Farmers need more understanding of environmental groups in their efforts to reduce adverse effects on the land, an outgoing sustainable farming advocate says.
The New Zealand Landcare Trust is seeking a new regional co-ordinator for the top of the south as stalwart Barbara Stuart retires.
Stuart worked for the trust for 18 years, finding her niche in helping farmers reduce their impact on the land and seeing a huge shift in attitudes about sustainability.
But she did not envy her successor, taking over in an election year when dairy farming and sustainability was in the spotlight, and causing division, she said.
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The new co-ordinator would need to have a technical understanding of sustainable land and water management, though Stuart was “just a farmer’s wife” when she joined the trust in 1999.
“I always chuckle and say I’d never get the job today if I applied for it,” Stuart said.
“We had recently lost a child, and coming out the other side of that I thought, ‘I need to do something’. The trust had just started and I made contact with them … and they ended up offering me a job.
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“I had to get out of that sad place. And meeting all the farming families did that for me.”
After growing up on the Allandale sheep and beef farm in Canterbury, and settling on a farm in Cable Bay with her husband Ian, Stuart was in her element working with farming communities, she said.
She worked closely with the Marlborough District Council to establish bridge crossings and culverts to improve the region’s waterways.
“It was quite a hard coalface to be because it took a lot to convince farmers it was having an effect. And the community, and the companies. There was a lot of denial to begin with. But there has been incremental changes to intensive farming,” she said.
“Over 15 years there has been a large change in attitudes, but you have to look back to see it. Back then, cows had access to rivers and creeks. These days, we’re more dealing with run-off from farmland.”
Marlborough had just 60 dairy farms which were typically smaller than those in other regions, Stuart said.
“We’re not as intensely farmed as other areas. And soils in the Rai Valley are good for mopping up the cow effluent that lands on the ground, and breaking it down.”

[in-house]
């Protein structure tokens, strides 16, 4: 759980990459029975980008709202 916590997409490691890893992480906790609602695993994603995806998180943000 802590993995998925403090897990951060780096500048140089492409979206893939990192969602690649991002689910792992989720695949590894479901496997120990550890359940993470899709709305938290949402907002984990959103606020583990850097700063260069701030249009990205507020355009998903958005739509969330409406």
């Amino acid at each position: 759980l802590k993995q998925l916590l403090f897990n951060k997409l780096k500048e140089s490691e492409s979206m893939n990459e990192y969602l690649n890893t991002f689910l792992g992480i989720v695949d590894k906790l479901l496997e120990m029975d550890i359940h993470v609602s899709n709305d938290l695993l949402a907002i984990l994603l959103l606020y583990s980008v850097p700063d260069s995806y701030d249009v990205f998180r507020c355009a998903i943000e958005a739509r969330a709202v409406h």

Projects included working with farmers and recreational groups to minimise the spread of Chilean needle grass, and creating wetlands to filter run-off from dairy farms.
Banks and businesses did not initially understand that farmers needed support to implement environmental goals, Stuart said.
“If you can’t get the support from stock and station agents and bankers, you’re on the road to nowhere. You’ve got to get them on board.”
Banks were unlikely to loan farmers money for environmental projects, but their attitudes had since improved, she said.
“[Farmers] do want to do the right thing. They just need a lot of support to do the right thing.”
Stuart linked many groups, including farmers, trapping groups, local government and scientists in her work, often holding public meetings to discuss issues.
“Having everyone involved in one room is great.”
Stuart’s replacement would need to be a “people person”, she said.
“Being able to understand the predicament farmers are in and the pressures they are under is very important.
“And you have to be flexible. It’s not a nine to five job. And your partner has to be flexible, when you’re sitting up at night taking phone calls,” she laughed.
Stuart was looking forward to spending more time at her farm at Cable Bay, and maintaining the walking track that ran through it, she said.
But she would miss the farming families she got to know through her work, she said.
“The rural community is full of amazing people. They’re down to earth, because they’ve got to make a living, and owning land comes with a lot of responsibility. I feel really privileged to have worked with farmers around the region. They’re the sort of people who love the land, and they’re into the big picture plans. If they think it works, they get behind it. If they can afford it.
“In my role it’s always been about the relationships I’ve been able to have with those people who are my champions. Without exception, they’ve been open and friendly and polite to me when it’s probably been quite hard for them.”
Looking to the future, she hoped people would try to be more understanding of farmers and the challenges they faced.
“We were so fortunate to have the dairy industry during the financial downturn years ago, because we would have been hit a lot harder without it. But for the future, we need to be less reliant on farming. We need to be able to support our economy in ways that don’t hurt the environment.
“Farmers and their environmental impact has been made political because we’re in an election year. That bothers me, because it’s not politics that will solve this problem, it’s ordinary everyday people.
“I think [farmers] feel picked on by the wider green movement and not understood in their situation. For the wider green community to understand the farmer, then we’ll be able to make happen what needs to happen. It will be a 20 to 50-year plan and we need the dairy industry to be a part of the solution.”